With its fingers on the pulse of the American outdoors market, retail giant REI Co-op is aggressively ramping up its presence in the running vertical. Looking to capitalize on the synergies between the outdoor consumer and the running community, as well as taking advantage of the current boom in running, the retailer’s expansion will include more shoe offerings and its own label of run clothing.

With an 80-year history in the outdoor industry and revenues north of $3 billion in 2019, few would bet against the company’s strategy.

What remains to be seen, however, is how the Co-op’s push in running will impact the  run specialty stores that fueled that boom in the first place. While REI intends to offer elevated in-store and digital experiences, many runners are doggedly loyal to their local specialty store. To reach this consumer, REI is educating its store staff in the vertical and taking giant steps to emulate the personal touch that has made run specialty the community it has become. 

One thing is certain, however: REI is entering at a time when running is hot, hot, hot — thanks in part to the pandemic. 

“We expect that in 2022, running shoes will outperform the rest of the athletic shoe market,” says Matt Powell, senior industry advisor for sports at NDP Group. “The market hasn’t been this strong since 2013.”

Powell sees the consumer more focused than ever on health and fitness and on outdoor activities that can be performed in a socially distant environment, all hangovers from the pandemic. REI is banking on this — and the fact that there’s plenty of overlap between its traditional outdoors Co-op member with the running consumer. 

“The numbers show that 50 percent of runners cycle, for instance, and that 40 percent of runners hike or camp,” says Fan Zhou, REI’s run activity director. “When we think about how REI can serve that person, we think running is a great entry point.” 

Not only that, but post-pandemic shopping habits have changed. “Many people are looking for one-stop-shopping these days, rather than having to drive all over town to get their gear,” says Powell. “REI offers that.”

The Rising Running Tide

While REI is capitalizing on a new running boom thanks to COVID, so too are independent run specialty shops. The blueprint for that success – and how to live in an REI world – can be found at the Fleet Feet in Monroe, LA, where owner  Mike Fronsoe says that the pandemic served as a “perfect storm” for success. 

In business for just a couple of years when COVID lockdowns began, Fronsoe worried about the viability of his store. “But once we re-opened our doors, we suddenly had a new audience of formerly inactive people who wanted to get healthy,” he says. 

With a personal foothold in the community, Fronsoe and his staff have capitalized on this new audience and created events that resonate. “We tried a training program, but that didn’t take off here,” he says. “So we began offering a Tuesday night ‘cookie run’ and that’s been well received. We’ve since added two brewery runs, too.”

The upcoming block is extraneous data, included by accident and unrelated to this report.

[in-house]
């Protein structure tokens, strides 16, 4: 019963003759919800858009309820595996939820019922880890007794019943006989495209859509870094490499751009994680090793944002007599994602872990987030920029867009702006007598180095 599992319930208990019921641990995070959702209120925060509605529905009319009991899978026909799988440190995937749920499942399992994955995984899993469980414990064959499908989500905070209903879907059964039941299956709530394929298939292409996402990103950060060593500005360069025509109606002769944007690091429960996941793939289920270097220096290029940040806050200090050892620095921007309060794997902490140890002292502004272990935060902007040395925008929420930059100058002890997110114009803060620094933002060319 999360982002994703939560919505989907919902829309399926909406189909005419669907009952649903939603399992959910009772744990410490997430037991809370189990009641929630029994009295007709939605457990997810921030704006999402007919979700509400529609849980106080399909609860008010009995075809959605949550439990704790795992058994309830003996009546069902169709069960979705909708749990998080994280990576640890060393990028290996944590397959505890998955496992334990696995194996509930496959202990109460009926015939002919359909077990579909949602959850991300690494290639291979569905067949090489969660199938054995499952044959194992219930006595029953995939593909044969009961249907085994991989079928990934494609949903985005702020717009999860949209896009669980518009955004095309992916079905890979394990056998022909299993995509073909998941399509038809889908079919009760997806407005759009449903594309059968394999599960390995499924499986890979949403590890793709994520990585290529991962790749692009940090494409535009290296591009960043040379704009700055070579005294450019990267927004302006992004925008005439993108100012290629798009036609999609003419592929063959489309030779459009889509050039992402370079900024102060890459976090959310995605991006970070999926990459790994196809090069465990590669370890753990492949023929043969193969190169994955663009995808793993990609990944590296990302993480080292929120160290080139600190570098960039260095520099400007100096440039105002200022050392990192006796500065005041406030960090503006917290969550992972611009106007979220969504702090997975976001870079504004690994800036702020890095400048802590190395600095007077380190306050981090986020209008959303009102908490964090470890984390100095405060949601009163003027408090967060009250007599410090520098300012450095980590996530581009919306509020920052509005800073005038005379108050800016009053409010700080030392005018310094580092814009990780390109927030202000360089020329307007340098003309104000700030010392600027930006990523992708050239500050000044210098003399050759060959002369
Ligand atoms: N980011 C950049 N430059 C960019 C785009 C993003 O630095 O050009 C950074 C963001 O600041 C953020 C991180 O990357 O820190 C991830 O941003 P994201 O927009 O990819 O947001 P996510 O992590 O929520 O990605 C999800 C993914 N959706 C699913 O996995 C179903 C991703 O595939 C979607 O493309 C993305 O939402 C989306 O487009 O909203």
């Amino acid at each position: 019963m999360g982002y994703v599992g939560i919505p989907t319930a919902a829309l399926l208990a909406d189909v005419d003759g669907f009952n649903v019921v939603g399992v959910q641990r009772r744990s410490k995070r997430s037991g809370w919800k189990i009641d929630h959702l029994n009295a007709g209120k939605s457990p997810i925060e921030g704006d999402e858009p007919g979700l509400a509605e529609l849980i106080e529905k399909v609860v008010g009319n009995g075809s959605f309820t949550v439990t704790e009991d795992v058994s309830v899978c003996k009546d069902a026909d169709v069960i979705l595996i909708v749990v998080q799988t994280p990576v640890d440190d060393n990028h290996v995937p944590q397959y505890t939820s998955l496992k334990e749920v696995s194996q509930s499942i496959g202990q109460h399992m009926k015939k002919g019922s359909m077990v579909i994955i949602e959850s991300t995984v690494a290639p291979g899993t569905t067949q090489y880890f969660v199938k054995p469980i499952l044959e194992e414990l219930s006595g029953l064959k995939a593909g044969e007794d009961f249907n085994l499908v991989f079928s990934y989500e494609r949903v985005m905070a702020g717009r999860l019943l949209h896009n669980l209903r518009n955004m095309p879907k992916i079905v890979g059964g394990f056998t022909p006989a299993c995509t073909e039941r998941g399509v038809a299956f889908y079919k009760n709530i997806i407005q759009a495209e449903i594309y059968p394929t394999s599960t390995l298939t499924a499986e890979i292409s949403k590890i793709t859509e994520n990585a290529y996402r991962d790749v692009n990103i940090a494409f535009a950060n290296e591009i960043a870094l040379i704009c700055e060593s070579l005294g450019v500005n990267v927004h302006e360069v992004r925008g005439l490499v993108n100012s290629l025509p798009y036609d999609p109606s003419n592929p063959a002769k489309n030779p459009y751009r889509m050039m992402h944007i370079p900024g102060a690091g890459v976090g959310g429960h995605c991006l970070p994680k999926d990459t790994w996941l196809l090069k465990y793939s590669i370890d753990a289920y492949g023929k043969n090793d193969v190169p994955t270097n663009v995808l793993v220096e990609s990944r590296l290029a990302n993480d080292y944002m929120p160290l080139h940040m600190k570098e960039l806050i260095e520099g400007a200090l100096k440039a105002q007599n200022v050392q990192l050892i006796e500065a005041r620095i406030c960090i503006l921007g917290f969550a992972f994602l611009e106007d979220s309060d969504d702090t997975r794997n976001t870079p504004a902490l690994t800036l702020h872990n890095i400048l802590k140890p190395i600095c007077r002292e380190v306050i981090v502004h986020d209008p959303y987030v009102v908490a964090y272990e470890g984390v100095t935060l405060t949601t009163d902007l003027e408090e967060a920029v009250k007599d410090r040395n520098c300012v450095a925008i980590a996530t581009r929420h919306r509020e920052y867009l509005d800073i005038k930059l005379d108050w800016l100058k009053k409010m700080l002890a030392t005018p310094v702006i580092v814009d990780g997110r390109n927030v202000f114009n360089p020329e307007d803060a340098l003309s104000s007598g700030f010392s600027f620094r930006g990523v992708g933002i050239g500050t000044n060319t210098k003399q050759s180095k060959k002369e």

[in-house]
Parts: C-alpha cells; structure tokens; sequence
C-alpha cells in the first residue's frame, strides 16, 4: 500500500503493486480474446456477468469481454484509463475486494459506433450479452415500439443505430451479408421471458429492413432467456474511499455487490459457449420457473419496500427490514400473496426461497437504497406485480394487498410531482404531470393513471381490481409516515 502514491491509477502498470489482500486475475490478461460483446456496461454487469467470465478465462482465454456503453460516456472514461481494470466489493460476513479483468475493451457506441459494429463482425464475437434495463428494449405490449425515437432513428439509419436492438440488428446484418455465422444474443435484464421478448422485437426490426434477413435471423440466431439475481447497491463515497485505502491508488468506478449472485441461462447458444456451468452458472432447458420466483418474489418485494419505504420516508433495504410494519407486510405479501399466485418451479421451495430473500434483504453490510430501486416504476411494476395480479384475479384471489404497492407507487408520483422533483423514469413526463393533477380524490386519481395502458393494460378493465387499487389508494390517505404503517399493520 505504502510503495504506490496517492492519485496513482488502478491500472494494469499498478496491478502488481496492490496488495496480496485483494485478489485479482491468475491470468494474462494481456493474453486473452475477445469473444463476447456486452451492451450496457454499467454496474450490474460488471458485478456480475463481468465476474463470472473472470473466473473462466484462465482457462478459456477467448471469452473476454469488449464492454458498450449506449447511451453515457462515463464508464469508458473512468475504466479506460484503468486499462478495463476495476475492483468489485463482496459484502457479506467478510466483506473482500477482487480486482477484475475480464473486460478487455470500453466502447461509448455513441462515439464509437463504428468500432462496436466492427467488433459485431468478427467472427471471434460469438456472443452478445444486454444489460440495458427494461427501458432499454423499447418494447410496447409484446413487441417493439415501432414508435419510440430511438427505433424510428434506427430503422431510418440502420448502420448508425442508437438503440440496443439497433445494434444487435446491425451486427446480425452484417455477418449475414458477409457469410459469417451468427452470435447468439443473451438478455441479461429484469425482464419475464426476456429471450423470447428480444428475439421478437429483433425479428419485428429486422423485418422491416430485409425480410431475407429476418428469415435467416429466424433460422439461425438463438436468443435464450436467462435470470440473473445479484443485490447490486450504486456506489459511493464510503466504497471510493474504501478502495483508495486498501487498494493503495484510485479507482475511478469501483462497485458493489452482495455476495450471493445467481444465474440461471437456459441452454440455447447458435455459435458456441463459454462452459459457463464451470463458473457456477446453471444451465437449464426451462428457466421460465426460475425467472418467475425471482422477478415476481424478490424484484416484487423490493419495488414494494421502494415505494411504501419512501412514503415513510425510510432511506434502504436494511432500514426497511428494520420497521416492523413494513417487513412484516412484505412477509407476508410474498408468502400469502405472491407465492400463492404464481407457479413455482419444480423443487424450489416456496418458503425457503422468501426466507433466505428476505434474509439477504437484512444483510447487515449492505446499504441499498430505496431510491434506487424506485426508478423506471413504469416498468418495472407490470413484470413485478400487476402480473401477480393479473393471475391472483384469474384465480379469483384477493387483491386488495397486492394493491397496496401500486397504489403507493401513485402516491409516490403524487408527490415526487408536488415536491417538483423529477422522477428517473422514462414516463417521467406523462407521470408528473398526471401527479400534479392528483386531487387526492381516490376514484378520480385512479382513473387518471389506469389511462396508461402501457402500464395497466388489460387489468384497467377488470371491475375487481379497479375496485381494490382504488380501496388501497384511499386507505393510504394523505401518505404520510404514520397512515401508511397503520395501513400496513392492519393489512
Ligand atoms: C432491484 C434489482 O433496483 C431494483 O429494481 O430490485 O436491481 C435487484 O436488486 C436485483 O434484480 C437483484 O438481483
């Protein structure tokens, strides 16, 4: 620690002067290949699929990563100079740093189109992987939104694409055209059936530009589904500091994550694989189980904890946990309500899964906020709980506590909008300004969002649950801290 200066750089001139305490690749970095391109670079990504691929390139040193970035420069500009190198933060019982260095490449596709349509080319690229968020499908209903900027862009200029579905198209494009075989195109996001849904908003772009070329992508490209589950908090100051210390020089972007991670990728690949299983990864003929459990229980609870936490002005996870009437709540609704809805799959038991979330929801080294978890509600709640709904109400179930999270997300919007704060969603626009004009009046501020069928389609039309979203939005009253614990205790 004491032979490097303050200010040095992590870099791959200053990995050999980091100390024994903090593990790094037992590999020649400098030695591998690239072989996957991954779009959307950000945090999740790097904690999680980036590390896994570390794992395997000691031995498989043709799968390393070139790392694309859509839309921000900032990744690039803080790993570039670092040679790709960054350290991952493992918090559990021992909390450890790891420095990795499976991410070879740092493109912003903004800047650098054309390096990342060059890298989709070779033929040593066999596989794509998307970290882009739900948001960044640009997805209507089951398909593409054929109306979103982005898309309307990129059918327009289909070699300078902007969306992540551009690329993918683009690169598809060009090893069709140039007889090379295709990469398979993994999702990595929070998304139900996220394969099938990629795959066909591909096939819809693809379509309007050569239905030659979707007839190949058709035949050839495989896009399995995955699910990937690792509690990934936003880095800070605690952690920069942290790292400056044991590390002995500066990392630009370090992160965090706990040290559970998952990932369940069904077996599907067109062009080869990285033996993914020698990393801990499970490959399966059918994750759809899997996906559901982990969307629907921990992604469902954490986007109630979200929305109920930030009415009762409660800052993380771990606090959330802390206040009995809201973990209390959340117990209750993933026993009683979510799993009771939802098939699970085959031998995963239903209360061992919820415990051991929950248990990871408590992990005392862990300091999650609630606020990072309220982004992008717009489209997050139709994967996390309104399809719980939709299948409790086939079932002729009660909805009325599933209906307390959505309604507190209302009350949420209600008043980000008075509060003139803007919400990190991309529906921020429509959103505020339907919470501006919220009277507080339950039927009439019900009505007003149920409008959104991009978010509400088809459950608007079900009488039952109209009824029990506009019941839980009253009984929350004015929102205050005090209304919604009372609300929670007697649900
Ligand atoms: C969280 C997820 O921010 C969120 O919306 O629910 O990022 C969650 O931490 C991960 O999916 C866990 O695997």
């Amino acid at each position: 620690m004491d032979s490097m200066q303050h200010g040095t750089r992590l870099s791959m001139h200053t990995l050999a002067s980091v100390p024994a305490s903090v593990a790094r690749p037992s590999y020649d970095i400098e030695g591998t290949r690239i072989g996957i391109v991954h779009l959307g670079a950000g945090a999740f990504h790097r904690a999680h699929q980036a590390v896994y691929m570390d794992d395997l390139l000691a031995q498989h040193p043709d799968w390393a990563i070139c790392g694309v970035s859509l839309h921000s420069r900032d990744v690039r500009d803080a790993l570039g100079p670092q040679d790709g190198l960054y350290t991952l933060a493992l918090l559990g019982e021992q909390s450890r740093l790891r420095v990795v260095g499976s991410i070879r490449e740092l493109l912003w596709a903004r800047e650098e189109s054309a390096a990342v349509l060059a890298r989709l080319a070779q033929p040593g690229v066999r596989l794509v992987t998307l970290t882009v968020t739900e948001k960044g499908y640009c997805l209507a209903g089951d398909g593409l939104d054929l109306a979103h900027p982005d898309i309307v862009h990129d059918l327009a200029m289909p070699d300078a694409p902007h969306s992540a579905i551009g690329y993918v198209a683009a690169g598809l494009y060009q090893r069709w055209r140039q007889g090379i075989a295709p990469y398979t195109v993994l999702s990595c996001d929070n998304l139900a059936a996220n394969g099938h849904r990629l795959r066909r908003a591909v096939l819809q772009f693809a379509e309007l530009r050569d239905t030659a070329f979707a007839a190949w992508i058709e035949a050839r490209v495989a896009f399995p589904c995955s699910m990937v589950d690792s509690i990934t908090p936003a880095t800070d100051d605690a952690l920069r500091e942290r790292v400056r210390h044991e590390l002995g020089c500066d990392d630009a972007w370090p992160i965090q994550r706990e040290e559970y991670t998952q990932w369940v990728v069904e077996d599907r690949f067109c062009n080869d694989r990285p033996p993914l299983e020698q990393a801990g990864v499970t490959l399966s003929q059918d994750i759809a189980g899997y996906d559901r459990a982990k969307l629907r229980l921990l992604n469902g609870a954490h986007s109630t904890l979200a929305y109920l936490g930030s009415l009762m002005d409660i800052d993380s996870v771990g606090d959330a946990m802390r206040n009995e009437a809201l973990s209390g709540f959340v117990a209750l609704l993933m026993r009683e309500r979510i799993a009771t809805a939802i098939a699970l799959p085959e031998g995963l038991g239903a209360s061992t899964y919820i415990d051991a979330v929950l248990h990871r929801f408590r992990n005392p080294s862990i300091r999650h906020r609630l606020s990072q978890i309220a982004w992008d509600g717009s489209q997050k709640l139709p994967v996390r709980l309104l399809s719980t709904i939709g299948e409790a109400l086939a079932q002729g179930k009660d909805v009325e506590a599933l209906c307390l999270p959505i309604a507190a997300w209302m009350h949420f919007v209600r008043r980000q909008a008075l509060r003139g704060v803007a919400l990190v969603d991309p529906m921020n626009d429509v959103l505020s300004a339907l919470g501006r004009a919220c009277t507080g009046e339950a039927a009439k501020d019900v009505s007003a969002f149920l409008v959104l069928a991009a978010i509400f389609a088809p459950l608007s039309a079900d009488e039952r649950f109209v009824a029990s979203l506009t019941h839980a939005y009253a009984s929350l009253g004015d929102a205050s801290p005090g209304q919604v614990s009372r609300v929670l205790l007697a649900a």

This feel for the local community is an area where independent stores can compete against an REI, says Fronsoe. While the nearest REI to Monroe is two hours away, Fronsoe says the town does have a Dick’s Sporting Goods nearby. “They offer a few of our brands,” he says, “but we offer a personalized fit process for the right shoe. You’re not going to find that at a Dick’s.”

Even though REI isn’t near to Fronsoe’s store, he welcomes the Co-op into the marketplace. “REI is very intentional about what they’re doing,” he says. “I applaud them for embracing the whole idea.” 

Powell says that this might just be the way to look at the REI expansion. “A rising tide sometimes lifts all ships,” he says.

At Columbia, MD-based Feet First, which has a 40-plus year history in the community, co-owner Brent Smith also isn’t terribly concerned about the REI impact, even with a Co-op store about two miles away. “We choose to focus on one thing and do it right,” he says. “We are the town running hub and no matter what a big box like REI does, they will never have that intimate relationship with runners that we do.”

Smith also sees opportunity for market growth with an REI nearby. “There might be a good number of people who get turned on to running thanks to REI’s presence in the space,” he says. “Maybe they will come to us next time.”

REI’s Local Angle

To that end, REI is also trying to capitalize on the local market aspects of its own locations. 

“In our Seattle flagship store, for instance, we have our own run club that sponsors a couple of runs per week,” says Zhou. “In the Bay Area, we’ve partnered with local run clubs and sponsored races there. It’s a nuanced approach to each location.”

Still, Feet First's Smith is banking on his store’s long-time, trusted presence in the community to carry the day. “I’m a running shoe nerd and I have a staff with the same level of passion,” he says. “Every fitting process is different and you have to throw your own experience into what the customer needs. You don’t get that from the big-box stores.”

Only time will tell if REI is on the right path with its additional brands, models and clothing in the running vertical. With a successful track record in a variety of other outdoor verticals, few will likely bet against the Co-op having some sort of impact — either positive or negative. 

With loyalty to the local specialty shop, however, runners might make for tougher customers. “More often than not, you’re going to have some competition in this business,” says Fronsoe. “It builds the running community. But it’s up to each store to do their job well so that when customers have a choice, they’ll turn to yours.”